Get diploma: WCC commencement was culmination of years of hard work
By Phyllis Moore
Published in News on May 12, 2011 1:46 PM
Graduates from Wayne Community College line up to receive their diplomas during the college's curriculum commencement ceremony Wednesday evening at Love Temple. This year 550 students received diplomas, certificates and associate degrees.
From left, Wayne Community College students Deanna Langevin, Crystal Laremore, Alison Laswell and Margaret Lofton line up in anticipation of the graduation ceremony.
Deborah Carter lines up with Wayne Community College curriculum graduates during the school's commencement Wednesday evening at Love Temple. Ms. Carter did not have a cap and gown because she walked for her daughter Amber-Jolene Parish, who is currently with her husband in Japan, helping earthquake victims.
Deborah Carter may have looked slightly out of place in the lineup at Wednesday evening's Wayne Community College graduation, being the only one not outfitted in the traditional cap and gown.
But she didn't mind a bit, as she anticipated moments later being seen by her daughter when the curriculum ceremony streamed live over the Internet.
Amber-Jolene Parish worked diligently to earn her associate in arts degree, then in September, joined her husband in Misawa, Japan, where he is stationed in the Air Force. When an earthquake struck a few weeks ago, instead of returning in time for her own graduation, she opted to remain and to help with recovery efforts.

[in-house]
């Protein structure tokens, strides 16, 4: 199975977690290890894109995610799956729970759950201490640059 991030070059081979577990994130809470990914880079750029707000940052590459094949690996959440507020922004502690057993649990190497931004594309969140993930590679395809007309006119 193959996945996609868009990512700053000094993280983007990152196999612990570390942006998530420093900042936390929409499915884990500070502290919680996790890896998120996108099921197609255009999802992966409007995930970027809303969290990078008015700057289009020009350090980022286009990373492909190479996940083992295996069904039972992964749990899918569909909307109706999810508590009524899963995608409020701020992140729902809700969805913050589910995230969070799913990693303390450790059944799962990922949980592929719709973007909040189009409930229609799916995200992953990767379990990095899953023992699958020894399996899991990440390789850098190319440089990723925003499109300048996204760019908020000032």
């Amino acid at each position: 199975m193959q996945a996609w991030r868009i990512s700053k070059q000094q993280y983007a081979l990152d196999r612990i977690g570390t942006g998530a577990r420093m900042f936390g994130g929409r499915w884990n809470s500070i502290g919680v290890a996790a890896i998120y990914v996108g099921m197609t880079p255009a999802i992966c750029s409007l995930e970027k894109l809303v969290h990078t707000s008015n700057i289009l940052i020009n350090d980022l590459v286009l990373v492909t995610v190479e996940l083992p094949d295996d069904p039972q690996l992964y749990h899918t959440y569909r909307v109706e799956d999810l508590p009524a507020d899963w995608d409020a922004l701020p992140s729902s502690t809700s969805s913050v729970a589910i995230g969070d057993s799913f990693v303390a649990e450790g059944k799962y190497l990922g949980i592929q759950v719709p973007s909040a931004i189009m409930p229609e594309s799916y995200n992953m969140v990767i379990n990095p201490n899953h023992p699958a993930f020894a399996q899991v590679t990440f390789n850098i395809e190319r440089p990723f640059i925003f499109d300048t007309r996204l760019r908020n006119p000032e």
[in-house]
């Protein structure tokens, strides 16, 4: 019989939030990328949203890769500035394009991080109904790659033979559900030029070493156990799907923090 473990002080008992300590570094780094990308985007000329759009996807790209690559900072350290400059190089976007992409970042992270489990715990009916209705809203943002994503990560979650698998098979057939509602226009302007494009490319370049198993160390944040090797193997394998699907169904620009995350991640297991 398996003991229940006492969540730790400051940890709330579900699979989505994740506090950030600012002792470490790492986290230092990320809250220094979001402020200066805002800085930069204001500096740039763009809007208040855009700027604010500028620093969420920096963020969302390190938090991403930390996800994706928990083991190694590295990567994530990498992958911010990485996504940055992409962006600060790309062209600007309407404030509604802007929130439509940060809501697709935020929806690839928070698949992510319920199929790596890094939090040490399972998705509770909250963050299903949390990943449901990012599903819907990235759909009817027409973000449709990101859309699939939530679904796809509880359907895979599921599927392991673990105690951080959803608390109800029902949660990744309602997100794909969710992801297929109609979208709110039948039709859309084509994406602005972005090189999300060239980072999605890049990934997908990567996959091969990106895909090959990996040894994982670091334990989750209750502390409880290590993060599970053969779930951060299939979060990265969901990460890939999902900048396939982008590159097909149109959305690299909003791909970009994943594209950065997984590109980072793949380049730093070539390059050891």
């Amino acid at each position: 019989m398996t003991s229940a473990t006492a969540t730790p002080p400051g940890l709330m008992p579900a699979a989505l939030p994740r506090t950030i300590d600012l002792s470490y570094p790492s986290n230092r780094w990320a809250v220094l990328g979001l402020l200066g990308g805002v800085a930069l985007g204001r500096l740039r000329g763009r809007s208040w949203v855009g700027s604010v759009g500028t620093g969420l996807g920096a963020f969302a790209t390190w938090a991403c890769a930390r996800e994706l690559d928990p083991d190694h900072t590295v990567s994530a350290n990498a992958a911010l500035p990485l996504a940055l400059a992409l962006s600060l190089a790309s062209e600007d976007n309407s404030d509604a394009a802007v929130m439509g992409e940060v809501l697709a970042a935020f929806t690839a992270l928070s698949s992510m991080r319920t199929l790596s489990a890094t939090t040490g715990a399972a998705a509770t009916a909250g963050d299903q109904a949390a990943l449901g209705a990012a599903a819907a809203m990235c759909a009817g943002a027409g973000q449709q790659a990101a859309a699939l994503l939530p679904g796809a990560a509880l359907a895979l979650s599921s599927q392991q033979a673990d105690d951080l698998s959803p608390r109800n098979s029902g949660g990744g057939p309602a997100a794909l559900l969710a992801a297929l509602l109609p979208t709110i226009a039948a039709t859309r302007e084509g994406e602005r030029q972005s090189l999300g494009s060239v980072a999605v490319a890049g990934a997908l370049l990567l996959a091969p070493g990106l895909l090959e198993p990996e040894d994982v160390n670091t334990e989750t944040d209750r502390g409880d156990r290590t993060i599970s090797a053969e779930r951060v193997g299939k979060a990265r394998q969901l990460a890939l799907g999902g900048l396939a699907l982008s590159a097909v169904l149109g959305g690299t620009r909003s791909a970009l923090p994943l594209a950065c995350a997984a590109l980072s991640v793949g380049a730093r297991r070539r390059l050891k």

Tuesday night, her mother got a phone call from college officials, asking if she would be willing to stand in for her daughter.
"I said, 'absolutely,'" Ms. Carter said Wednesday.
It's a tradition of sorts to miss each other's graduation. Ms. Carter went back to school to obtain her high school diploma, finishing at WCC in 2003.
"She wasn't there for my graduation -- her dad had her. She's not here for her graduation," she said. "But we're both going to be here for my next graduation."
Ms. Carter, of Goldsboro, has begun taking college credit classes in the human services program.
This year's ceremony was streamed live on the computer, so Amber was able to watch, along with her husband and brother, who are all in Japan. Ms. Carter's son was going to videotape Amber's reaction when her mother came into view.
"I think she's going to scream, 'That's my mom,' I think she's going to cry," Ms. Carter said.
So, as the procession passed through and it came time for Amber's name to be called, officials explained her absence and introduced her mother -- which drew hearty applause from the audience -- as Ms. Carter blew a quick kiss toward the camera.
Ceremonies moved indoors to a larger venue this year, as the 550 candidates in curriculum programs received degrees and certificates at Love Temple.
Outside, before festivities got under way, Angel White and Cheryl Oakley helped each other position caps and sashes.
Ms. White, a business administration major, and Ms. Oakley, receiving her degree in early childhood education with a concentration in teacher's associate, were caught up in the day's significance.
"I'm overwhelmed, I'm 48 years old," Ms. Oakley said. "This is 30 years to the day that I graduated from high school. I'm blessed. I have no words, but I knew I could do it. My grandmother told me I could do it."